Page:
I am in the midst of packing up for my trip to Burundi and Tanzania, but wrote this last week for our blog at Plant With Purpose. There were about a thousand “Haiti Three Years Later” columns last week, not to mention several carefully timed book promotions. But nevertheless here is mine, with some more specific thoughts on what the earthquake has meant for our work in Haiti:
Near the Hotel Oloffson
Three years ago, a deadly earthquake crumbled cities and villages across Haiti, striking a devastating blow to a nation already struggling. Some 200,000+ people were killed, and a million more were left homeless.
Much has been written about Haiti’s struggles since the earthquake, including the shortcomings of the effort to rebuild Haiti after the earthquake -about money that was misspent by NGOs, or promised by foreign governments and not delivered, and about the cholera outbreak caused by Nepali troops from the United Nations.
In many respects this last year was even worse for Haiti than the year before: anti-government demonstrations, crime and kidnapping are on the rise and hurricanes Isaac and Sandy devastated the island. In the U.S. we didn’t hear much about Sandy and Isaac’s impact in Haiti, but it is estimated that in the southern part of Haiti, 70% of the agriculture was completely destroyed. As a result, food prices in Haiti have increased 40% in the last four months and food shortages are expected to affect up to 5 million people in Haiti in 2013.
What does all this mean for the 70+ communities where Plant With Purpose works? They, too, have been deeply affected by these many tragedies, especially the recent hurricanes, and we have been raising emergency funds to help farmers recover from the storms. In general, there is a lot of work to do, and in many ways life is harder in rural Haiti than ever before.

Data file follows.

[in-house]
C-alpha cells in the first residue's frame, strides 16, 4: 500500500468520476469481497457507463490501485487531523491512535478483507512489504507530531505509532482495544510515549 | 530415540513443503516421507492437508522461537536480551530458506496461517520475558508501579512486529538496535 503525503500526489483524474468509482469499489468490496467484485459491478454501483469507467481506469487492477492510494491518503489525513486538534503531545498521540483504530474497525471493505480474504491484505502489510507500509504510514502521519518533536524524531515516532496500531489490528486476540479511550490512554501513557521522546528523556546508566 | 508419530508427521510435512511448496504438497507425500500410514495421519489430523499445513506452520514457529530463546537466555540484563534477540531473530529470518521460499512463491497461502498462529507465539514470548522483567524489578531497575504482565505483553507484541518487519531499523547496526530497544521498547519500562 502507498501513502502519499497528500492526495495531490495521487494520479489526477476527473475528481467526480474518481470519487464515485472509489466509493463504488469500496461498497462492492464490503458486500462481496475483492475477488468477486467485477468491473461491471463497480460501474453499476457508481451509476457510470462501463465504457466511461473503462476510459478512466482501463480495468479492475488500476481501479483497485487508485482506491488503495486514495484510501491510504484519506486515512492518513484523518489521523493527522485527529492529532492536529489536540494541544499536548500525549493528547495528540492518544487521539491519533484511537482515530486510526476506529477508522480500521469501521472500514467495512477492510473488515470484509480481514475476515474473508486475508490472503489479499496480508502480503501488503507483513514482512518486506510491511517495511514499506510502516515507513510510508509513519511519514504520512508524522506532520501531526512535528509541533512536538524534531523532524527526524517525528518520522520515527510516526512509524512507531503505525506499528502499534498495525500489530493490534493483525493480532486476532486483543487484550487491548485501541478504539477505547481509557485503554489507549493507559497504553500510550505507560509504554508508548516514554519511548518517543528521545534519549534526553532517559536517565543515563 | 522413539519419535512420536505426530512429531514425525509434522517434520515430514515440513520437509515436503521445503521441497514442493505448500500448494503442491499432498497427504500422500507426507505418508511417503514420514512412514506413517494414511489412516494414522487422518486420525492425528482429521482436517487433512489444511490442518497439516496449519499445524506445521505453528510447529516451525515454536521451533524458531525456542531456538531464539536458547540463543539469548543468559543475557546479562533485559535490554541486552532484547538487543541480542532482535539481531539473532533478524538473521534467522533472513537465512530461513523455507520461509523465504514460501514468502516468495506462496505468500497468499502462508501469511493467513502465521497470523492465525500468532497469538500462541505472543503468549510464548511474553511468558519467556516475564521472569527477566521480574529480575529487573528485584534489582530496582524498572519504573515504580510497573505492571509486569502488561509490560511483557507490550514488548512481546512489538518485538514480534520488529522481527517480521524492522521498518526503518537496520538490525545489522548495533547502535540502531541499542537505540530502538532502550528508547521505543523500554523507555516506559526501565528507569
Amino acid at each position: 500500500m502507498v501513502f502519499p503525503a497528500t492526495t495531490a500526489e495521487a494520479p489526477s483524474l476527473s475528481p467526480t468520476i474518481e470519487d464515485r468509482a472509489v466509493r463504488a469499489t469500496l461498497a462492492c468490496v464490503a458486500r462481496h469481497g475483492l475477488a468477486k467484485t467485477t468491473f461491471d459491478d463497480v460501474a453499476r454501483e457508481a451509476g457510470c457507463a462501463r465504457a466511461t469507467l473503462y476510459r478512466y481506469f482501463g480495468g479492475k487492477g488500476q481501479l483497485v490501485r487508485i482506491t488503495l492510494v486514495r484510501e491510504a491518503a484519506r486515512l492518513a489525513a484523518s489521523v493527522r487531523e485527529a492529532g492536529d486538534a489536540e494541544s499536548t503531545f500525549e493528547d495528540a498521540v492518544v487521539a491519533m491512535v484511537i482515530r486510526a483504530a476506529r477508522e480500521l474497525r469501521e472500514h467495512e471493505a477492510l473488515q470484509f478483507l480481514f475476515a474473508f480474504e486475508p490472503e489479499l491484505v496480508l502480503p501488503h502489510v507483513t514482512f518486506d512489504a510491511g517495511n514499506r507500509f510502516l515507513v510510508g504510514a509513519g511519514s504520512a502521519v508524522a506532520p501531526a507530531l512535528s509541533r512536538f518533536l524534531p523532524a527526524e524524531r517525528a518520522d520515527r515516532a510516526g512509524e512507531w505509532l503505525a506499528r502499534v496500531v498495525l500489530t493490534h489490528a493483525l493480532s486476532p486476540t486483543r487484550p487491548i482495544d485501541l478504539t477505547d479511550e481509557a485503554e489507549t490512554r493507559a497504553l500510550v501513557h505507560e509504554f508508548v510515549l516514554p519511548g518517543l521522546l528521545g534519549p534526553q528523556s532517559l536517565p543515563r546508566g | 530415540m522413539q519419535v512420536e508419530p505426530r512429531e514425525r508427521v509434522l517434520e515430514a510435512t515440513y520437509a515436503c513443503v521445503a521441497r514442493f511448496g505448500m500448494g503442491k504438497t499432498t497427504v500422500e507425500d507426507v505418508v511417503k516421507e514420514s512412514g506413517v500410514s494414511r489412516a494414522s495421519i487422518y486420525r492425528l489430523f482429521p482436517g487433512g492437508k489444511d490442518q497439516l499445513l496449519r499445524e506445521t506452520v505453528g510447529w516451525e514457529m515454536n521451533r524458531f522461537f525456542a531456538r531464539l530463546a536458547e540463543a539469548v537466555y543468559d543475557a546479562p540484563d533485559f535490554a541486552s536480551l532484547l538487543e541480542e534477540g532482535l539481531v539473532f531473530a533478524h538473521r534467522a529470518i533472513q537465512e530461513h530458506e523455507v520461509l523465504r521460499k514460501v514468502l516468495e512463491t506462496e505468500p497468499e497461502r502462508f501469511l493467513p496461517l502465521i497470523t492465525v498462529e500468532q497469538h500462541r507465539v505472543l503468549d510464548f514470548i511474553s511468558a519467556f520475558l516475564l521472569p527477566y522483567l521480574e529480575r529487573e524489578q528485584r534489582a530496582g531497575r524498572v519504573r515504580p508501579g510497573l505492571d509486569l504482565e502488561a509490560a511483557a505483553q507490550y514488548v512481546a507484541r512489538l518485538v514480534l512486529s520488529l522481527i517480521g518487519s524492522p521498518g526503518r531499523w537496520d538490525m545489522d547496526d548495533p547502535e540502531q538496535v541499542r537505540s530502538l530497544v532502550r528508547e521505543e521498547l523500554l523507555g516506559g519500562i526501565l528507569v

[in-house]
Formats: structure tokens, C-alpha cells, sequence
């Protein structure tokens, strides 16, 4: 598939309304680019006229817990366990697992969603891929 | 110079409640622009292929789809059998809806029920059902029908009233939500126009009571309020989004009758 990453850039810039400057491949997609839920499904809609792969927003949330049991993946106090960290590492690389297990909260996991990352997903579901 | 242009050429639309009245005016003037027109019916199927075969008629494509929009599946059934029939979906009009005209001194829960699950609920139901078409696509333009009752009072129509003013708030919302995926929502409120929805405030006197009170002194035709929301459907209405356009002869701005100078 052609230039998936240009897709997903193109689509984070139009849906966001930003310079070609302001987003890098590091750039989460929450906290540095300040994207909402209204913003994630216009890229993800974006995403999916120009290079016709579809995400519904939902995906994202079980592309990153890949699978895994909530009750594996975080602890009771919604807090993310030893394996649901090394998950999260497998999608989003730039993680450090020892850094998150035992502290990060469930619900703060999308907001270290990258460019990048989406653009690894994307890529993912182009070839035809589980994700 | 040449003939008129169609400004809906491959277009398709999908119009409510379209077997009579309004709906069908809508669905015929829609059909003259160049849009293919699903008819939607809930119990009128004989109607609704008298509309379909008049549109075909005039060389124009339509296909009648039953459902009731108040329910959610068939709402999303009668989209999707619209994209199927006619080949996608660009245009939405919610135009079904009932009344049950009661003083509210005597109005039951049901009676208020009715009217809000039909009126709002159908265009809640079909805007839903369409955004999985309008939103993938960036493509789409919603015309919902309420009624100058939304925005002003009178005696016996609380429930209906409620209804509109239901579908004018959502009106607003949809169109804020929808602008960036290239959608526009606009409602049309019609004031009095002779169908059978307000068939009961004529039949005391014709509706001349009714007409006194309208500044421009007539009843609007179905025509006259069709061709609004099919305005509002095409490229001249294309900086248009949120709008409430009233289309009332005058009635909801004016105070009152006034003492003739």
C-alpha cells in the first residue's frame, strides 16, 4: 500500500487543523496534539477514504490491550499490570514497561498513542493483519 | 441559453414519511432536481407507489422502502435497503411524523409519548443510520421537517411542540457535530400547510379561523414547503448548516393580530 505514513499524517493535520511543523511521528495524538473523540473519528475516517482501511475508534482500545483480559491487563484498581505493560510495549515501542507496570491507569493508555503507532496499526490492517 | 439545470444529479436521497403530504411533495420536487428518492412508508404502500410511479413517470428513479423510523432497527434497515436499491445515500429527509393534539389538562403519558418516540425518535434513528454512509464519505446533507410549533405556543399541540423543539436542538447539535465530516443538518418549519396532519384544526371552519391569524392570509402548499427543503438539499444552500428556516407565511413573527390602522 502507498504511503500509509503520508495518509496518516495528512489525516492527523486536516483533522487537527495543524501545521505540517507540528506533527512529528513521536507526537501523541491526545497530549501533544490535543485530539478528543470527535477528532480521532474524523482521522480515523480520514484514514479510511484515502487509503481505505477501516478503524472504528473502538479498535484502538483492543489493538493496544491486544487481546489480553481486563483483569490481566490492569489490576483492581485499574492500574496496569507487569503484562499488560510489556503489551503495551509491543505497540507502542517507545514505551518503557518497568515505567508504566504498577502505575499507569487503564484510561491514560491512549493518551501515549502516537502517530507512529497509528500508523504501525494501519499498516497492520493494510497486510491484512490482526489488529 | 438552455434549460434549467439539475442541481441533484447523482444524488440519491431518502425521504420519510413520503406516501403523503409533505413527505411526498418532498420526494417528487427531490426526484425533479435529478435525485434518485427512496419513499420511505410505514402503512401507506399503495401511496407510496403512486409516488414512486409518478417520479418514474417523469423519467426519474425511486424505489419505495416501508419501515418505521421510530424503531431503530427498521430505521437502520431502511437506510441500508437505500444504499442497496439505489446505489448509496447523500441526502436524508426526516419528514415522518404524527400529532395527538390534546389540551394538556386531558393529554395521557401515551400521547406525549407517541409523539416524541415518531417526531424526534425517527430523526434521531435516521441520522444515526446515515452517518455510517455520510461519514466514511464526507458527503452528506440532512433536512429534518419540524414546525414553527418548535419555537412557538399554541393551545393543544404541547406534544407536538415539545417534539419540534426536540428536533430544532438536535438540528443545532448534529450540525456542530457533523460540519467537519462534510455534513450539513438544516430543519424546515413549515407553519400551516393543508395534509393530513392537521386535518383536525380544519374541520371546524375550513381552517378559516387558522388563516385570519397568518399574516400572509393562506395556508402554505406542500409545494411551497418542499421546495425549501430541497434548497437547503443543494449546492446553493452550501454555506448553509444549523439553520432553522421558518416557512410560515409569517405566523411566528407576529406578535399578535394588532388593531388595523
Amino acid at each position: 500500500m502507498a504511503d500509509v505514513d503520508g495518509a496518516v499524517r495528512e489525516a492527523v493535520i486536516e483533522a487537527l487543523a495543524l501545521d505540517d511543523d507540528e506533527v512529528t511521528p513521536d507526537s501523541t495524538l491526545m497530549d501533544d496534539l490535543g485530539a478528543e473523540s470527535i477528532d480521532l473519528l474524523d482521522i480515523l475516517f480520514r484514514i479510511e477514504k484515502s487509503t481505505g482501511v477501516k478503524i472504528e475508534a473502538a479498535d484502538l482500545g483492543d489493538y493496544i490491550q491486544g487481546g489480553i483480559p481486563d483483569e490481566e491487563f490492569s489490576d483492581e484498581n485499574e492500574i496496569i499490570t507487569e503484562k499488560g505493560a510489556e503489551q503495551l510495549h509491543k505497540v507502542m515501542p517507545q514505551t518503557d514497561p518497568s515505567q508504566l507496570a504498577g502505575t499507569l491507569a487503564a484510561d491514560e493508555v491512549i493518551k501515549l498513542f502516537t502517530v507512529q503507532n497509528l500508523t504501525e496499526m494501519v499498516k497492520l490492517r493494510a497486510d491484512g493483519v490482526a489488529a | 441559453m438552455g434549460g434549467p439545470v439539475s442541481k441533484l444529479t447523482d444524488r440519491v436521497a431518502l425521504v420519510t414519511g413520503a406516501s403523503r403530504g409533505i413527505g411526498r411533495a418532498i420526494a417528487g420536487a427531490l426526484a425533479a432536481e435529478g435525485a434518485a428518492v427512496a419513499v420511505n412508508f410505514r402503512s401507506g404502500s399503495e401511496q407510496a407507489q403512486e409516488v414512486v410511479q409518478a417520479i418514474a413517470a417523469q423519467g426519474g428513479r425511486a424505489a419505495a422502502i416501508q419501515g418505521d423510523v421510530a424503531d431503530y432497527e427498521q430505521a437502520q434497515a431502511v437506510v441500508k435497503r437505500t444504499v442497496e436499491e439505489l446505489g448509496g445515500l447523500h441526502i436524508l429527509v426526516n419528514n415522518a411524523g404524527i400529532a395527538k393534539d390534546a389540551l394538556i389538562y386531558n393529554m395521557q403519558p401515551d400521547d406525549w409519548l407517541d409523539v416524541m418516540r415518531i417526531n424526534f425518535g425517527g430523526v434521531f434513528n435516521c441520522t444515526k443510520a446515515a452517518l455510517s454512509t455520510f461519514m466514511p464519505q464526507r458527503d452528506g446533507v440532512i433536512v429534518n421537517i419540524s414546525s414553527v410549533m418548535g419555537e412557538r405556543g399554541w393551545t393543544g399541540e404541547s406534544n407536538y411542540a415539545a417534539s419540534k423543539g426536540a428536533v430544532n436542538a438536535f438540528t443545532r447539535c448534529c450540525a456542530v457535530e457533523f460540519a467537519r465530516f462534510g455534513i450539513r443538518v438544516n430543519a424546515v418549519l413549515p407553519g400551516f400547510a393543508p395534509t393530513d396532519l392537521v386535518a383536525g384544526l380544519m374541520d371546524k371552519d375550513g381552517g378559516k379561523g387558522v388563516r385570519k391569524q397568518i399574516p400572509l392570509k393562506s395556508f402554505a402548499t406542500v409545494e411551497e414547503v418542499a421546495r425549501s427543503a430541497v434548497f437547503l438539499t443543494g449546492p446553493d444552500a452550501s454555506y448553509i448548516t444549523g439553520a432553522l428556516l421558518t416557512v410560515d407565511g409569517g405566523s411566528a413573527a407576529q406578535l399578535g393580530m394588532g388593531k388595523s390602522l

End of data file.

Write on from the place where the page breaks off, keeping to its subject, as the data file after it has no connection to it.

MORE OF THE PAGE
But we have also been deeply encouraged by impact our program is having in rural Haiti. In the months after the earthquake, Plant With Purpose’s local Haiti staff was able to dramatically scale up the scope of their work with funds raised through earthquake relief. This included planting 450,000 additional trees and building 360 linear miles of rock walls to conserve soil on steep hillside farms.
2,500 people found short-term employment through the Cash for Work program
These projects not only provided jobs for Haitians after the quake, they also saved many lives by preventing flooding and landslides after hurricane Sandy. You can read the summary of our earthquake relief work here. After the earthquake and in the three years since, Plant With Purpose local all-Haitian staff has performed with great professionalism and skill as they empower local farmers to improve their lives.
Soil conservation walls saved farms and lives during the most recent hurricane season
We received more good news this last year, when we completed our triennial impact evaluation. The evaluations revealed in our program areas that water-borne illness was reduced by over 50% and cholera by over 60%. While the news focuses on the failures of governments, the UN and so on, its good to be reminded that there are many organizations there doing good work that focuses on empowering Haitians to transform their own communities. These include the schools and orphanages run by Haiti Partners and medical work of Partners in Health. In the coming year we are looking forward to dramatically increasing the scope of the village savings and loan program, which is provides a safe and secure mechanism for Haitians to save money and access small business loans.
For those of you who have supported Plant With Purpose’s work in Haiti in recent years, please know how grateful we are for your partnership with us. Yes, there is a long way to go. But it is also true that, with God’s help, Plant with Purpose’s work is making a difference in the lives of thousands of Haitians struggling against long odds to improve their communities.